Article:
A once respected entrepreneur struggles with addiction, a single mother tries to keep her family safe and a roof over their heads, a soldier on the battlefield seeks a fast answer to the meaning of life, and a young woman searches for love in a nation that has lost its men.
In a 19th century world gone mad with exploration scientific discovery, education, technology and the birth of the middle class was a dark underbelly of the Industrial Revolution, colonialism and empire building, which set the stage for World War One in its horror and aftermath.
Against this backdrop people tried to make the best of their lot. Like us they got out of bed and set about their daily tasks. They had family celebrations, loved, quarreled and suffered heartaches. Parents worried about their children, health and money. They heard the news and wondered what the world was coming to, and they were profoundly affected by world events they only very vaguely understood.
An intimate snapshot of the lives of ordinary people living in extraordinary times.
A trilogy about ordinary people living in extraordinary times in London's East End at the height of the Industrial Revolution
[5 stars] This book is a treasure trove of all the things I value in a great book. It is educating, entertaining and so engaging I could not put it down - it kept me reading well into the night. Many photographs and vignettes add to the story and prove its authenticity. The research for this book had to be colossal, but reading it is a pure pleasure. I highly recommend it.
[5 stars] This book is awesome. I love how the story is intertwined with historical facts. It lends a hand to better understand what those times were like and how people lived. I'm looking forward to reading more and want to thank the author for bringing this work to light.
[stars] I could not put this book down. It's a marvelously curated blend of profound human experiences and their historical context. Events unfolding both before and through arguably the first global crisis cluster, just over a century ago, are narrated and explained at just the right level of detail. Anyone born in the 20th century, particularly in western Europe or North America but also worldwide, will find they share much with protagonists in these narratives, whether by seeing as if through the eyes of their own remembered ancestors or by seeing how humanity shares much more than that which, tragically, divides it. Coincidentally I read this book right after reading Juliet Nicolson's "The Perfect Summer" and Kate Atkinson's "Shrines of Gaiety". Like "Three Tales" these wonderfully researched books draw one in with vivid evocations of individual experiences within a richly portrayed broader context, adding immeasurably to the jigsaw of one's knowledge of world events, beyond the basic outline that we may have retained from our formal education.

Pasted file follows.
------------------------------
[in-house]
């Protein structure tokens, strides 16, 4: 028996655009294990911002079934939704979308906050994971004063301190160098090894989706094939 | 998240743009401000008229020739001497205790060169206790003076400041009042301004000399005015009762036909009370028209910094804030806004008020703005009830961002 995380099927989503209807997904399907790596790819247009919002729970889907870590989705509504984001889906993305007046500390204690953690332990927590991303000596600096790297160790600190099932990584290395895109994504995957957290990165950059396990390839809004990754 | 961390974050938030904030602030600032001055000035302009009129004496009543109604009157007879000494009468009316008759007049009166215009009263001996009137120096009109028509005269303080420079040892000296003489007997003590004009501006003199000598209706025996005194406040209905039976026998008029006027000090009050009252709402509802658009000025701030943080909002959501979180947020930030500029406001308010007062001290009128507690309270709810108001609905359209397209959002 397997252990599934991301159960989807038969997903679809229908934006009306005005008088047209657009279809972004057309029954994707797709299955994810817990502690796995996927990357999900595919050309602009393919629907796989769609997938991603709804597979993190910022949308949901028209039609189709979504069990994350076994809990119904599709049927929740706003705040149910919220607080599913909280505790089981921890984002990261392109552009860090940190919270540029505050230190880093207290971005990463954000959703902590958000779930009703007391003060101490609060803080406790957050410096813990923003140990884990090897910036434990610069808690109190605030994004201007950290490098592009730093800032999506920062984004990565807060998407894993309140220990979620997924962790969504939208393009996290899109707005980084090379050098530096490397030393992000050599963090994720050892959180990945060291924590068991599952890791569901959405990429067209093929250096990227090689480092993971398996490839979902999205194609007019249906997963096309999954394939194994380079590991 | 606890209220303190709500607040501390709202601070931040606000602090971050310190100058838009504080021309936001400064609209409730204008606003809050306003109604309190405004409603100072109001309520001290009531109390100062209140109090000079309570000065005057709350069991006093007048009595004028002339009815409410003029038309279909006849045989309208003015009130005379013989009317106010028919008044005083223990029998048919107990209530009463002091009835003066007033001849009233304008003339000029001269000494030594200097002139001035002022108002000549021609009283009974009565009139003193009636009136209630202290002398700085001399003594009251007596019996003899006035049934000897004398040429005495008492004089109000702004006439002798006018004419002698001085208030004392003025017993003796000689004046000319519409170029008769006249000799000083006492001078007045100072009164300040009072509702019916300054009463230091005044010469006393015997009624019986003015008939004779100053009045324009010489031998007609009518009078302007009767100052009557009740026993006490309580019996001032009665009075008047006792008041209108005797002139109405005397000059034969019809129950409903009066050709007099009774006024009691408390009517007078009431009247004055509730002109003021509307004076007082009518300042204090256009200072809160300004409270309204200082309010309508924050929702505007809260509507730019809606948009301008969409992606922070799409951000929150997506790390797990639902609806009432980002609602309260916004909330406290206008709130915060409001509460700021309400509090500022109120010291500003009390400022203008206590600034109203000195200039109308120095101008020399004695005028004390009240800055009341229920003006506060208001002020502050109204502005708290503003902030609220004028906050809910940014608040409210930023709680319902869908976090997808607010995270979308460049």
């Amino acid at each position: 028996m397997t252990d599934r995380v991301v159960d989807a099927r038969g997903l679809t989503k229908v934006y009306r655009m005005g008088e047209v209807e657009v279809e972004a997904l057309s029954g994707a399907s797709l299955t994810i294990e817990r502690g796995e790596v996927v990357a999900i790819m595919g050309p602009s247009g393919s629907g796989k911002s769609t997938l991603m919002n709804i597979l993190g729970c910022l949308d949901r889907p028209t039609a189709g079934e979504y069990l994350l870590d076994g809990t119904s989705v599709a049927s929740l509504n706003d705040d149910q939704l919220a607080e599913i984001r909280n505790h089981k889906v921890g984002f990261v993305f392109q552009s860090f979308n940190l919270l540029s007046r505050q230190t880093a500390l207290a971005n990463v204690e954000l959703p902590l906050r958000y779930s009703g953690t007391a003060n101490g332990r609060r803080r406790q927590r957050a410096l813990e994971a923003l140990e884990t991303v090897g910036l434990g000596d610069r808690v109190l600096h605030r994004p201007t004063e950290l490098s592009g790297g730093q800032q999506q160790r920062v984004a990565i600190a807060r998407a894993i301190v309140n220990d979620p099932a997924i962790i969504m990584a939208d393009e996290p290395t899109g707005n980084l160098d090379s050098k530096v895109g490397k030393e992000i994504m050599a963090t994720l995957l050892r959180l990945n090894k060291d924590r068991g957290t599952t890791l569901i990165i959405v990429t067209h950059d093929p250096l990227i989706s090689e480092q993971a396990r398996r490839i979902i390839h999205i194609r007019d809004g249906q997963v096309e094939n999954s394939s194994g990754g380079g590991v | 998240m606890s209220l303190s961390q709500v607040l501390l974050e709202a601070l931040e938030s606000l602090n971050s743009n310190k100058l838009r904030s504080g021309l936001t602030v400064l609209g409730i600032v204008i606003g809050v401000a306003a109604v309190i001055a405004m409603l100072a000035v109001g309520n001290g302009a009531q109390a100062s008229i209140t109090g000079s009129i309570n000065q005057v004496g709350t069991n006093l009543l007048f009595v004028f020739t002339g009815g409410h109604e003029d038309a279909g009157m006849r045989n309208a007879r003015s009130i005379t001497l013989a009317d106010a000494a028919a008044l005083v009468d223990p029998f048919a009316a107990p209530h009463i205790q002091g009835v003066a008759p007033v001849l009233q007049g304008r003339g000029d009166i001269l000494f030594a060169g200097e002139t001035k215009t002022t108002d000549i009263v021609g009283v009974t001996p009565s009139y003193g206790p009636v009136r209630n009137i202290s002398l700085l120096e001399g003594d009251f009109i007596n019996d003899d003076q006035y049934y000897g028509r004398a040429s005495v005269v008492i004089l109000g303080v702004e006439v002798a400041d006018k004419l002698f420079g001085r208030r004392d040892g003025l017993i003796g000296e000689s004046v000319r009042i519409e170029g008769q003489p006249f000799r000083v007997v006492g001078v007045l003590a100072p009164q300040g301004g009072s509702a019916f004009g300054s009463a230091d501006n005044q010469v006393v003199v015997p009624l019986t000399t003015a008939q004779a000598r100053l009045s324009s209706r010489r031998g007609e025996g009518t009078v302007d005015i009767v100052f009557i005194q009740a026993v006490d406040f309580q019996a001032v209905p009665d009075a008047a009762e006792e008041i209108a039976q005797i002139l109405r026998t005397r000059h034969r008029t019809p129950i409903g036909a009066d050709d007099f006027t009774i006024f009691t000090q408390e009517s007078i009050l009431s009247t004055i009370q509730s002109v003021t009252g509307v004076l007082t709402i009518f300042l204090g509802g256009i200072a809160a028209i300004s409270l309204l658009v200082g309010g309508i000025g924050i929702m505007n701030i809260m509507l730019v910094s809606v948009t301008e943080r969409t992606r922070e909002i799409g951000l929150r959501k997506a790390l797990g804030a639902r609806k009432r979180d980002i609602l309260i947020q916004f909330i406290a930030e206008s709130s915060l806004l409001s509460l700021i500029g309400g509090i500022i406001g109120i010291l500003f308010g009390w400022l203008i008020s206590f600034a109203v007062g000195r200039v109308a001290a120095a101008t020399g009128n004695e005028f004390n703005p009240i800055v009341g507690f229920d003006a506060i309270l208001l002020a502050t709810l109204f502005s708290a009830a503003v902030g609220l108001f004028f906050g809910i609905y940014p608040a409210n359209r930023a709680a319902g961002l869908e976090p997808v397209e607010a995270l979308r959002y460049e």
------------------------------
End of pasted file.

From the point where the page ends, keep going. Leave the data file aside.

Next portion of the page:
[5 stars] Beginning in 1895, this triumvirate of beautifully presented and interlinked stories explores just over three decades of societal, political, and life-changing events through the experiences of two working-class families.
Pertuiset delves into the seismic impact of the motor car, votes for women, and World War I together with the harsh, everyday struggles of single-parenthood, poverty, and disease.
The first tale, The Great Manure Crisis, introduces the reader to John King, a carriage builder from Tottenham, North East London. The reader is effortlessly absorbed into King’s world and the upheavals that swirl around him, dramatically affecting his business, which when combined with personal heartbreak leads the decent, hardworking King to spiral into alcoholism.
The consequences of this addiction are sensitively handled and Pertuiset positions King’s downfall objectively and in the broader social context, expertly fusing historical insight and information with character-driven storytelling.
It’s supremely interesting and educational but never overly didactic. Pertuiset’s prose is straightforward yet elegant and all three stories read like the very best of historical fiction or family drama whilst thriving on well-chosen facts and observation. There are complementary illustrations and commentary boxes that consolidate, clarify, and enlarge upon the issues that thread and evolve through each tale. Pertuiset’s research into the age is meticulous and her knowledge of period detail makes for a fascinating and immersive read.
Springtime Requiem presents the Reed family and their daily battles to put food on the table whilst attempting to adapt to a swiftly rising tide of change affecting all aspects of their lives. This second tale cleverly begins to subtly knit the Reeds together with the King family.